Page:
Is this a diluter heifer?

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hcrancher

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My brother owns this heifer from a registered red Angus cow and a registered homozygous black Balancer (Gelbvieh/Angus) bull. Is this heifer considered a diluter color, or just a "wild" color? We are wondering what kind of calf to expect from it if bred to another black Balancer bull. I've read Randi's excellent blog (http://easygenes.blogspot.com), but I'm still not sure what to expect. I've read on the forum boards before that red Angus don't carry the diluter gene, but other places I've read that it's possible?
 

randiliana

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Well, she sure looks like a diluter (grey). Red Angus aren't supposed to carry the dilution gene, but stranger things have happened.

If you bred her to a homo Black bull (regardless of breed) there is a 50/50 chance of either black or grey. If you bred her to a hetero black bull you'd most likely get either a black or grey calf, but could also get a red calf or a tan calf.
 

Cattleman200

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According to our definition in the Limousin breed if you breed a Homo black to a red or black (that is red or black all the way back in pedigree which should be in the case of the Red Angus) there is a 99.9% chance to get ALL black calves. It has been discussed on here before that if an animal is red that it is Homozygous red because it has both copies of the red gene. However when you breed the red to a Homozygous Black animal the resulting calf should always be black. I guess stranger things have happened. My first guess would be there could be another animal in there somewhere by just looking at the calf. Are all the other calves from this bull and red or black animals coming out black? Just my thoughts....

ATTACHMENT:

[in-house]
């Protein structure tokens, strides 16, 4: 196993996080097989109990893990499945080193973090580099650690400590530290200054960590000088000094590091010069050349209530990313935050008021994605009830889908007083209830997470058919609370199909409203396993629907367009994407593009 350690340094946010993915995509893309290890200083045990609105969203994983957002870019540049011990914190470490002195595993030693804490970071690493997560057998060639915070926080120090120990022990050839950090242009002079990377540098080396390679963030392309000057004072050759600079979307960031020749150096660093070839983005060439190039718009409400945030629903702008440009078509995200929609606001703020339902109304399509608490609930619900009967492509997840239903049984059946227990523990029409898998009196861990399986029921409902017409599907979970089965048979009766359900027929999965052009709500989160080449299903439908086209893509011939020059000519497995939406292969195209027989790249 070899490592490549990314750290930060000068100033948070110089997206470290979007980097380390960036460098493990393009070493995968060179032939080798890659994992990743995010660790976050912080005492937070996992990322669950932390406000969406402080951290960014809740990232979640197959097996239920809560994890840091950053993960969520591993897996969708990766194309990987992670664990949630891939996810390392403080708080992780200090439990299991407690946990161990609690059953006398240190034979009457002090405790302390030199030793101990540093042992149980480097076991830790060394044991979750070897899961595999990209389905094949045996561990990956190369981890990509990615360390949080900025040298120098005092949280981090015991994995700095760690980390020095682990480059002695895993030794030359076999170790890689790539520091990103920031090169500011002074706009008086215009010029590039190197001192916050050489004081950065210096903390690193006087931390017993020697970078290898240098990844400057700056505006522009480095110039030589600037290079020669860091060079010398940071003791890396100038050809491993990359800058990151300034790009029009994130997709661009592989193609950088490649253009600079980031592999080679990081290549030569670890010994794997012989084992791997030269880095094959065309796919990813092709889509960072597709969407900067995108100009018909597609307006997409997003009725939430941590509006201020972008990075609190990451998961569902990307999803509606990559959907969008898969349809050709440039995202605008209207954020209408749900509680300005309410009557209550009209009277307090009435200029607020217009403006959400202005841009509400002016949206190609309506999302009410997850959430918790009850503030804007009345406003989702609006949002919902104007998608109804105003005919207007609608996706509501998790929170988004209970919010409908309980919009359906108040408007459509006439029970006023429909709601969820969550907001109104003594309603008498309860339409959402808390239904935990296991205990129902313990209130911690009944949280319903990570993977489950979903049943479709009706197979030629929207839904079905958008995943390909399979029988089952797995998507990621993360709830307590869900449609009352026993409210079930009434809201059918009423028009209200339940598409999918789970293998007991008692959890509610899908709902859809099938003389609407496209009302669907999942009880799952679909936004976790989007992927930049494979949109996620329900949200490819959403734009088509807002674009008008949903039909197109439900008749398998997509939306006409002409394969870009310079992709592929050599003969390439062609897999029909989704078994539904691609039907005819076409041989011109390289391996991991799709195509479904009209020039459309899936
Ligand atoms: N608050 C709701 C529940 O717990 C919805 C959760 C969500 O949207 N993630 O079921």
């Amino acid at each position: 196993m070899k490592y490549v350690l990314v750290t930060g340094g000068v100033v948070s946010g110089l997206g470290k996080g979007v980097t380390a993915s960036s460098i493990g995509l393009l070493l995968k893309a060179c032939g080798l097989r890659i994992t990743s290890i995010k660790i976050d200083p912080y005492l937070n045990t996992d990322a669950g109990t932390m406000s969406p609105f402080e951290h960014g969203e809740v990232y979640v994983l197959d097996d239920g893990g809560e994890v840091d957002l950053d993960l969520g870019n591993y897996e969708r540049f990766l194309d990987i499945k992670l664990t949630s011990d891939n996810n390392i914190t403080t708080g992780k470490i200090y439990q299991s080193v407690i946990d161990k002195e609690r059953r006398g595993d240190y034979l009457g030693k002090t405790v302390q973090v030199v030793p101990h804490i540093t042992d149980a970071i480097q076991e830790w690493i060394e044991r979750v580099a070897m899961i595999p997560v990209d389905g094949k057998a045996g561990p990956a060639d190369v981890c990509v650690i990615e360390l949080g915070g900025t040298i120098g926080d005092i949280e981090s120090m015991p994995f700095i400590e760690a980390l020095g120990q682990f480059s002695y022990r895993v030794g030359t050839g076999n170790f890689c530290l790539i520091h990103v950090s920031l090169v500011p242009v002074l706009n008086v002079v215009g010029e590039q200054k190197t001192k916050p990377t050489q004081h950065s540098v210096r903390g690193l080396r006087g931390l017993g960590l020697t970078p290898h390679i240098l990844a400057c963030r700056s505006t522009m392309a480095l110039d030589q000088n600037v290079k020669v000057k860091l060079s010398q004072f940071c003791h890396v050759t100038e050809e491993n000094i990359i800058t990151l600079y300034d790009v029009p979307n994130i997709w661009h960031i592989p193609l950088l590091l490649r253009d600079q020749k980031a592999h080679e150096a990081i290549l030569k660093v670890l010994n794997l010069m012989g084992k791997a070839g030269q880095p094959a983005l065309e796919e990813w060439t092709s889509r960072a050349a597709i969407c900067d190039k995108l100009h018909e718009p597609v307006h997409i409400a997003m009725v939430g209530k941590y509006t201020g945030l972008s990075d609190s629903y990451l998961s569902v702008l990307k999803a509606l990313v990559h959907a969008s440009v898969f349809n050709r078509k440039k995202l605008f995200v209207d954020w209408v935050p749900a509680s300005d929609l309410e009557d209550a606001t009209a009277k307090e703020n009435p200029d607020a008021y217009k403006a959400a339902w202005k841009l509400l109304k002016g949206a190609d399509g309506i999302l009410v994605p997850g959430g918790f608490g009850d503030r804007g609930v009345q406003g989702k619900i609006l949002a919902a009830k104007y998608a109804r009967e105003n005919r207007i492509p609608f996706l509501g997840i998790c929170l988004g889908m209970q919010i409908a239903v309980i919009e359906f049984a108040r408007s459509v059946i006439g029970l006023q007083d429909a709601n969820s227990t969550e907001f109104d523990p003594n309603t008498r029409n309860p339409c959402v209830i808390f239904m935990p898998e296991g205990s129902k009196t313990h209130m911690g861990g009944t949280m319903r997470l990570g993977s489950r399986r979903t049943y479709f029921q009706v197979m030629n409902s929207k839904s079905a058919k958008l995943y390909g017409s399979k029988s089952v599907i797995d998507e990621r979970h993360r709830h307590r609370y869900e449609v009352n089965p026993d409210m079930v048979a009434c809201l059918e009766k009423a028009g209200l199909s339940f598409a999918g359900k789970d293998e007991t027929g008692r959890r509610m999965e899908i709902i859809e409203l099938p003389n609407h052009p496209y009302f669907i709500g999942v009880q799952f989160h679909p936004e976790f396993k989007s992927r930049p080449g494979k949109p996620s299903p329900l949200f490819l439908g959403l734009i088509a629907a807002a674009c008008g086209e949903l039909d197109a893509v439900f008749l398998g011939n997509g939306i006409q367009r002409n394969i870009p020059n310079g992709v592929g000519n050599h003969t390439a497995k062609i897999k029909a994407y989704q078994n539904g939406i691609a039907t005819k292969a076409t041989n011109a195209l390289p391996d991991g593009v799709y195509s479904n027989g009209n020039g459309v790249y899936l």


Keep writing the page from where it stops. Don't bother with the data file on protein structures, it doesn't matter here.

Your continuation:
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hcrancher

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The other calves coming out of this bull are black. There weren't any other bulls around at the time - the only other possibility might be a pasture of steers at a nearby ranch. Perhaps one of them wasn't banded properly?
 

3waycross

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Cattleman200":30zb6ycj said:
According to our definition in the Limousin breed if you breed a Homo black to a red or black (that is red or black all the way back in pedigree which should be in the case of the Red Angus) there is a 99.9% chance to get ALL black calves. It has been discussed on here before that if an animal is red that it is Homozygous red because it has both copies of the red gene. However when you breed the red to a Homozygous Black animal the resulting calf should always be black. I guess stranger things have happened. My first guess would be there could be another animal in there somewhere by just looking at the calf. Are all the other calves from this bull and red or black animals coming out black? Just my thoughts....



Circle H Ranch

I had a Red Gelbvieh heifer that calved to my Angus bull. She threw a calf exactly that color. Her first calf out of a blk GV was red and the second was the diluter color of grey.
All things being equal I would say you have a diluter in the woodpile! I will post a picture if I can find it.
 

MF135

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This calf definately carries the diluter. Knowing that some Gelbvieh carry the diluter and that Red Angus do not, I would question your bull's homozygous status.

On a side note, its good to see you using a cross bred bull correctly-- on Purebred cows.
 

hillsdown